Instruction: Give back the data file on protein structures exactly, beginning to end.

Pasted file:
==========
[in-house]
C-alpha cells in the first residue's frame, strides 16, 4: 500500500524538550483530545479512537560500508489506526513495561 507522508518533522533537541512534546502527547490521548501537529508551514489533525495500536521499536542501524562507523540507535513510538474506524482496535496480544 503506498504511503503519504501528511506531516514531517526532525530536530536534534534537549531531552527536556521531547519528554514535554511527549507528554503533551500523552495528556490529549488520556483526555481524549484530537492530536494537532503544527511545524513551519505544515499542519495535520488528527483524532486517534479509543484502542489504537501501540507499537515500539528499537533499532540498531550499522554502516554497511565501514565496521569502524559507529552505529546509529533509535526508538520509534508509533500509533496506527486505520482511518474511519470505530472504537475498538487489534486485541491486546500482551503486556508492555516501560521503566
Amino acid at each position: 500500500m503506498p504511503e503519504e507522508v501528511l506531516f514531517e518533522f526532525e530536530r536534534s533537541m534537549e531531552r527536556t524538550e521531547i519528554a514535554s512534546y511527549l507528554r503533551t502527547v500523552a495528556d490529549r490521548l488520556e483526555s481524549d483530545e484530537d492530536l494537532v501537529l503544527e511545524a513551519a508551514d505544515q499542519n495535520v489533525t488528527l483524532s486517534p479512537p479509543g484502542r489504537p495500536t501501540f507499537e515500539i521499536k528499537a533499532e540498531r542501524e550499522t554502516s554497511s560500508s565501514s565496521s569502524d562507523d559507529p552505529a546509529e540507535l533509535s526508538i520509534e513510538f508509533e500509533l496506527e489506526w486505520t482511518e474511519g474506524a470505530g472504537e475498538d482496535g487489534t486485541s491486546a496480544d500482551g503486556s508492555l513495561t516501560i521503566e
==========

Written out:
[in-house]
C-alpha cells in the first residue's frame, strides 16, 4: 500500500524538550483530545479512537560500508489506526513495561 507522508518533522533537541512534546502527547490521548501537529508551514489533525495500536521499536542501524562507523540507535513510538474506524482496535496480544 503506498504511503503519504501528511506531516514531517526532525530536530536534534534537549531531552527536556521531547519528554514535554511527549507528554503533551500523552495528556490529549488520556483526555481524549484530537492530536494537532503544527511545524513551519505544515499542519495535520488528527483524532486517534479509543484502542489504537501501540507499537515500539528499537533499532540498531550499522554502516554497511565501514565496521569502524559507529552505529546509529533509535526508538520509534508509533500509533496506527486505520482511518474511519470505530472504537475498538487489534486485541491486546500482551503486556508492555516501560521503566
Amino acid at each position: 500500500m503506498p504511503e503519504e507522508v501528511l506531516f514531517e518533522f526532525e530536530r536534534s533537541m534537549e531531552r527536556t524538550e521531547i519528554a514535554s512534546y511527549l507528554r503533551t502527547v500523552a495528556d490529549r490521548l488520556e483526555s481524549d483530545e484530537d492530536l494537532v501537529l503544527e511545524a513551519a508551514d505544515q499542519n495535520v489533525t488528527l483524532s486517534p479512537p479509543g484502542r489504537p495500536t501501540f507499537e515500539i521499536k528499537a533499532e540498531r542501524e550499522t554502516s554497511s560500508s565501514s565496521s569502524d562507523d559507529p552505529a546509529e540507535l533509535s526508538i520509534e513510538f508509533e500509533l496506527e489506526w486505520t482511518e474511519g474506524a470505530g472504537e475498538d482496535g487489534t486485541s491486546a496480544d500482551g503486556s508492555l513495561t516501560i521503566e